The scandal hit headlines late last year when it was revealed that an SREL official illegally recorded a conversation between Juncker and Luxembourg’s grand duke, Henri. That revelation led to further disclosures about SREL abuses of power over the years and to increasingly sharp questions about why Juncker continued to protect the SREL from public inquiry, even when it became clear that he knew about its transgressions (such as, for example, the SREL’s illegal taping of Juncker’s own private conversations). Furthermore, as Juncker has claimed he was unaware of additional abuses, he’s faced tough questions about whether he was too focused on European governance to provide adequate leadership in Luxembourg.
Given that Juncker has been in office since 1995 — five years longer than Grand Duke Henri has served as Luxembourg’s head of state — it has been nearly inconceivable to think about what a post-Juncker Luxembourg might mean, but it’s quickly something that’s become a reality as rivals to Juncker within both the opposition and within his own coalition start to vie for position as Juncker’s position has become increasingly untenable.
Some background is in order — after all, Luxembourg isn’t necessarily the most familiar country to U.S. audiences — or even European audiences who are much more familiar with Juncker’s role with respect to the Eurogroup and the eurozone.
Luxembourg, the tiny grand duchy (the world’s only existing 21st century grand duchy) nudged to the south of Belgium, to the west of Germany and to the northeast of France, is home to just under 550,000 citizens, making it the second-smallest European Union member after Malta in both terms of population and area. Its European pedigree, however, is undisputed — it was one of the six founders of the European Coal and Steel Community in the 1950s that served as the forerunner to the European Union. As a small European country where French and German are both official languages alongside the native Luxembourgish, it has long served an important role smoothing relations between its two neighbors, which have historically served as the twin engines of EU growth and reform.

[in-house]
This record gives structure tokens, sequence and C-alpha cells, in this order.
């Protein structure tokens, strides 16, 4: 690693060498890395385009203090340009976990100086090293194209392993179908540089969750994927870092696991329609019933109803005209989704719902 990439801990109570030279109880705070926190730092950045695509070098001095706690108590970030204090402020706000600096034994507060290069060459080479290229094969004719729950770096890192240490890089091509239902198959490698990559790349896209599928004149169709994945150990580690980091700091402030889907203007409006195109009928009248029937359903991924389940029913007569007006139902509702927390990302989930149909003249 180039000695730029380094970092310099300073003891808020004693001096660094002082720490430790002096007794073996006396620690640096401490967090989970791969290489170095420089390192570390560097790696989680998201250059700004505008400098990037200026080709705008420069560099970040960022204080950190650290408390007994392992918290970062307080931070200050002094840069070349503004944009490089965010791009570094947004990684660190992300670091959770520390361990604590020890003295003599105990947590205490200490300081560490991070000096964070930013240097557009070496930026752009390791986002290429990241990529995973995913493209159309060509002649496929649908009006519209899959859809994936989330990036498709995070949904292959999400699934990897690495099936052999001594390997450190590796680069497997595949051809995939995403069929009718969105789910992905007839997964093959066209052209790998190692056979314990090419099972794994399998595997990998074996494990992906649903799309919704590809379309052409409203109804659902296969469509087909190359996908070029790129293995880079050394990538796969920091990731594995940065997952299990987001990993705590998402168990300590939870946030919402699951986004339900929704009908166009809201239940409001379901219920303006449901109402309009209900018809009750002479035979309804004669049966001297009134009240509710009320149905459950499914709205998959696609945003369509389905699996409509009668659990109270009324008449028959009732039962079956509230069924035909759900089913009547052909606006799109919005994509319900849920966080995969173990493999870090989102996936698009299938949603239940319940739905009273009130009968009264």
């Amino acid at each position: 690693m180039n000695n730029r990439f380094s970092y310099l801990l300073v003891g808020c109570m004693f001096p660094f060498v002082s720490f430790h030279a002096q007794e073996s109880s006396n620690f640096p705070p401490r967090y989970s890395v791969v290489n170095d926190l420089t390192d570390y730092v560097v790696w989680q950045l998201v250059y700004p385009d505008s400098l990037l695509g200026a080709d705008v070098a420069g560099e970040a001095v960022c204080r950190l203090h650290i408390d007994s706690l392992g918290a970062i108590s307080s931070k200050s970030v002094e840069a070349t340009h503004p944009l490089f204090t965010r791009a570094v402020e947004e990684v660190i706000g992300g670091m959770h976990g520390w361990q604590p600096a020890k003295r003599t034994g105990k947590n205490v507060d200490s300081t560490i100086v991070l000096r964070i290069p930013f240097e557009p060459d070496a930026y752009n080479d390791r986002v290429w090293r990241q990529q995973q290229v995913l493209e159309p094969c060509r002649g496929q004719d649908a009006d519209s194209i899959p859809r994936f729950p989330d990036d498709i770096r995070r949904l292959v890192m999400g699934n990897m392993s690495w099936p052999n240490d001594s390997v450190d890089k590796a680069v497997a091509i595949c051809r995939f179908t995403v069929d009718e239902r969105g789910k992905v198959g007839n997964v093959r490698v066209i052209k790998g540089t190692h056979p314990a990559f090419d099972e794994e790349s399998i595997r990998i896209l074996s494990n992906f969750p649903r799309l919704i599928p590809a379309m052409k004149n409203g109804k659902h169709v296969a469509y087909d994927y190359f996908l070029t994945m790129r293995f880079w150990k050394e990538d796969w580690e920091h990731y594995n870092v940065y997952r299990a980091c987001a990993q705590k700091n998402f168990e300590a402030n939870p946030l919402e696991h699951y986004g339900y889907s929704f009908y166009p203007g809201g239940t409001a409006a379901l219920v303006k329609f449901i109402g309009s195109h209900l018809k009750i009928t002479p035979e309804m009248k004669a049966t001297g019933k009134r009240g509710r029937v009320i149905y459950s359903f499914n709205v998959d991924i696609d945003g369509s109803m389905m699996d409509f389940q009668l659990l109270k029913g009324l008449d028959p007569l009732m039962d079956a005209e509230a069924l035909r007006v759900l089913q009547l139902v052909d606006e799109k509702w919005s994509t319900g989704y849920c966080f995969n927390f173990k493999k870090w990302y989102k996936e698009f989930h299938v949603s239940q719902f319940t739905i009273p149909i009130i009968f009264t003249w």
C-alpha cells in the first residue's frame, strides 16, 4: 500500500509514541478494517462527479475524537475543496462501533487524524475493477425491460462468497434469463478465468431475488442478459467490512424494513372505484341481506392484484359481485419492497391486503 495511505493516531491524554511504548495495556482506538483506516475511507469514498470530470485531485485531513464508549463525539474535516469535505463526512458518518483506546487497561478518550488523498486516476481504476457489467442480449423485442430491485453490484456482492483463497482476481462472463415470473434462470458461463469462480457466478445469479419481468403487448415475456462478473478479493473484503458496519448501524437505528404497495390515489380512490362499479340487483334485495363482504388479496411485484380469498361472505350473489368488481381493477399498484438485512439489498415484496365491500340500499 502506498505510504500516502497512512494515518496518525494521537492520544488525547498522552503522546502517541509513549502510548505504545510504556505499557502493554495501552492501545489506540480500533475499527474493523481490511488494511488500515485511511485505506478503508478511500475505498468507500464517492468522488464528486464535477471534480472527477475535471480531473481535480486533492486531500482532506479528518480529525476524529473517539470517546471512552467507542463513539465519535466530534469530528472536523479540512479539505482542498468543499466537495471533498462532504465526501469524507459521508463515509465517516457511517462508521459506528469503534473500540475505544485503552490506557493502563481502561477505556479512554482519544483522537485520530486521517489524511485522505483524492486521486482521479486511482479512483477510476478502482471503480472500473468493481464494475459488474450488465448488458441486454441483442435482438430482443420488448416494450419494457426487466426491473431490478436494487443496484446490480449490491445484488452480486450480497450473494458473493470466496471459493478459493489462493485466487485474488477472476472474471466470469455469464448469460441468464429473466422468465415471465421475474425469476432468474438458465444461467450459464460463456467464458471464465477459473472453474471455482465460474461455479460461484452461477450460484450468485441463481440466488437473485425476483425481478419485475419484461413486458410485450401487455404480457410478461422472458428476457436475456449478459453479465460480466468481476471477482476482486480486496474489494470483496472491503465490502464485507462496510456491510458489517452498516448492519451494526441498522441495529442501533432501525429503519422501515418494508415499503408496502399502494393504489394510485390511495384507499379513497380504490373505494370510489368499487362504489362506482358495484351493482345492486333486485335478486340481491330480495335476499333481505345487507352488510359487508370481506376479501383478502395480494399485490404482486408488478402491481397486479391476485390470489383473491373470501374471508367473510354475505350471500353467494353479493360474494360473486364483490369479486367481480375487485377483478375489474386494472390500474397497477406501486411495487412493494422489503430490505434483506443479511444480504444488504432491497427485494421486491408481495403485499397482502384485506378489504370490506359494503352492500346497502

Consistently pro-European, Luxembourg’s voters approved the ill-fated European constitution in July 2005 with 56% in support of the constitution — and in support of Juncker, who pledged to resign if Luxembourgers opposed the effort — just weeks after two failed referenda in France and the Netherlands.
Juncker’s predecessor and mentor, Jacques Santer, Luxembourg’s prime minister from 1984 to 1995, served as president of the European Commission from 1995 to 1999. Santer played a key role in negotiating the Single European Act of 1986 that fully brought the European single market into effect. Santer, along with every other member of the European Commission, resigned en masse in 1999 over corruption among a handful of European commissioners, though Santer himself was never implicated directly with wrongdoing.
Before assuming the premiership from Santer, Juncker previously served as minister of labour from 1984 to 1989 and as finance minister from 1989 throughout the next two decades. In fact, Juncker continued to serve simultaneously as finance minister, prime minister and Eurogroup president until 2009, when Juncker’s CSV colleague, his longtime justice minister Luc Frieden, was appointed finance minister. In his role as Santer’s finance minister, Juncker became one of the chief architects of the 1992 Treaty of Maastricht and the single currency that Maastricht brought into being. More recently, Juncker was instrumental in formalizing the role of the Eurogroup, the group of finance ministers from each member of the eurozone, and he served as the first Eurogroup president from 2005 until earlier this year, when Dutch finance minister Jeroen Dijsselbloem was chosen to replace Juncker.